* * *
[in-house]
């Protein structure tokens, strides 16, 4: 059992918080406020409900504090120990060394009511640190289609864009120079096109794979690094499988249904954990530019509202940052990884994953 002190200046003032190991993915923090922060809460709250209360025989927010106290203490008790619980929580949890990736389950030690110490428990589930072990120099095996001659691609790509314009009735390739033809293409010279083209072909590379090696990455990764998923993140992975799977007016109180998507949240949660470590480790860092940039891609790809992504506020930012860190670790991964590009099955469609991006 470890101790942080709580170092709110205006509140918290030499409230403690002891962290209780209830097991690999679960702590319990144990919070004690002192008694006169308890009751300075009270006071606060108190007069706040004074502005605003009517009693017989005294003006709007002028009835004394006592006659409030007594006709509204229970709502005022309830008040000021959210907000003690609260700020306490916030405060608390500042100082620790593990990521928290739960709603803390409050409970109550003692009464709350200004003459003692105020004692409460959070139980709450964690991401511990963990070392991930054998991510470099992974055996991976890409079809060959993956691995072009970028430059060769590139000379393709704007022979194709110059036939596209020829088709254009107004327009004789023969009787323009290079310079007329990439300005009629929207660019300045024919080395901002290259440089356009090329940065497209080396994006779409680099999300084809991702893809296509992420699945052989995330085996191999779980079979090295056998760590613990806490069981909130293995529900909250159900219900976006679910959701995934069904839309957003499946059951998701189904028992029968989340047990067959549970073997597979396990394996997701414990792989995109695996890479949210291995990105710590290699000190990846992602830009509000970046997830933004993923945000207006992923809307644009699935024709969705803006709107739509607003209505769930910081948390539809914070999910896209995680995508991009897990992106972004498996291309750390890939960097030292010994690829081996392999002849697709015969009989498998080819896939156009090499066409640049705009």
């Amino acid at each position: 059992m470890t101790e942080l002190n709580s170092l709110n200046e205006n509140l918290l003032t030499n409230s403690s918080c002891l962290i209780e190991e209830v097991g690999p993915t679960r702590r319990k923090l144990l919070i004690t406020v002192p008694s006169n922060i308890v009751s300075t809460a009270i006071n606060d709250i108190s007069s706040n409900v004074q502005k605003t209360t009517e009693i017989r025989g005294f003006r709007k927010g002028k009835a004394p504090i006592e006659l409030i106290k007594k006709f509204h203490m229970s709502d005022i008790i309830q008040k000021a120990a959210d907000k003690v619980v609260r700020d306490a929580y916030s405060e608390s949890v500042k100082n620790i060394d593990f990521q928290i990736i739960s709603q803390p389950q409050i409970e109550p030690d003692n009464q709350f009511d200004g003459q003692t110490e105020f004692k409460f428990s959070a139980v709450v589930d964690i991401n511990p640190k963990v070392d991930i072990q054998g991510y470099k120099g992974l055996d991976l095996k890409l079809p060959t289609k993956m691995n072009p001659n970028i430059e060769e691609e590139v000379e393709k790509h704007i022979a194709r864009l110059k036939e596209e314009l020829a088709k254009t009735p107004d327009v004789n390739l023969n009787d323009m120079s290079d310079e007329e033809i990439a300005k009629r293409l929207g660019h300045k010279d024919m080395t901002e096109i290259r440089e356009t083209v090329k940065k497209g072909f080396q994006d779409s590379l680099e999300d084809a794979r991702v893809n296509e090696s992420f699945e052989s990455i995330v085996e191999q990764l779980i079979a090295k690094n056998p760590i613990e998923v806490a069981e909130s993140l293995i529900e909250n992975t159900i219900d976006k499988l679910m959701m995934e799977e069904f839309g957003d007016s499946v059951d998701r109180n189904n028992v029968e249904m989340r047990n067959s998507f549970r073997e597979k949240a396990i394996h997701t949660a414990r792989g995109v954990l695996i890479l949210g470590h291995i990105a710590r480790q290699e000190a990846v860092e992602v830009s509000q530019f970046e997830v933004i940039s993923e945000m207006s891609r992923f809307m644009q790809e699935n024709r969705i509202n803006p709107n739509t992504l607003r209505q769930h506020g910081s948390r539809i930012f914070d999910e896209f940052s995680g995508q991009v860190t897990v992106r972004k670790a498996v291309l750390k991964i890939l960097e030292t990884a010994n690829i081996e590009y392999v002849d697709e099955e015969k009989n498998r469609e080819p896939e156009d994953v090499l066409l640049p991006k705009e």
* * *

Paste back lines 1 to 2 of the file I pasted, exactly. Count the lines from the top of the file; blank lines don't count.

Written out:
[in-house]
């Protein structure tokens, strides 16, 4: 059992918080406020409900504090120990060394009511640190289609864009120079096109794979690094499988249904954990530019509202940052990884994953 002190200046003032190991993915923090922060809460709250209360025989927010106290203490008790619980929580949890990736389950030690110490428990589930072990120099095996001659691609790509314009009735390739033809293409010279083209072909590379090696990455990764998923993140992975799977007016109180998507949240949660470590480790860092940039891609790809992504506020930012860190670790991964590009099955469609991006 470890101790942080709580170092709110205006509140918290030499409230403690002891962290209780209830097991690999679960702590319990144990919070004690002192008694006169308890009751300075009270006071606060108190007069706040004074502005605003009517009693017989005294003006709007002028009835004394006592006659409030007594006709509204229970709502005022309830008040000021959210907000003690609260700020306490916030405060608390500042100082620790593990990521928290739960709603803390409050409970109550003692009464709350200004003459003692105020004692409460959070139980709450964690991401511990963990070392991930054998991510470099992974055996991976890409079809060959993956691995072009970028430059060769590139000379393709704007022979194709110059036939596209020829088709254009107004327009004789023969009787323009290079310079007329990439300005009629929207660019300045024919080395901002290259440089356009090329940065497209080396994006779409680099999300084809991702893809296509992420699945052989995330085996191999779980079979090295056998760590613990806490069981909130293995529900909250159900219900976006679910959701995934069904839309957003499946059951998701189904028992029968989340047990067959549970073997597979396990394996997701414990792989995109695996890479949210291995990105710590290699000190990846992602830009509000970046997830933004993923945000207006992923809307644009699935024709969705803006709107739509607003209505769930910081948390539809914070999910896209995680995508991009897990992106972004498996291309750390890939960097030292010994690829081996392999002849697709015969009989498998080819896939156009090499066409640049705009």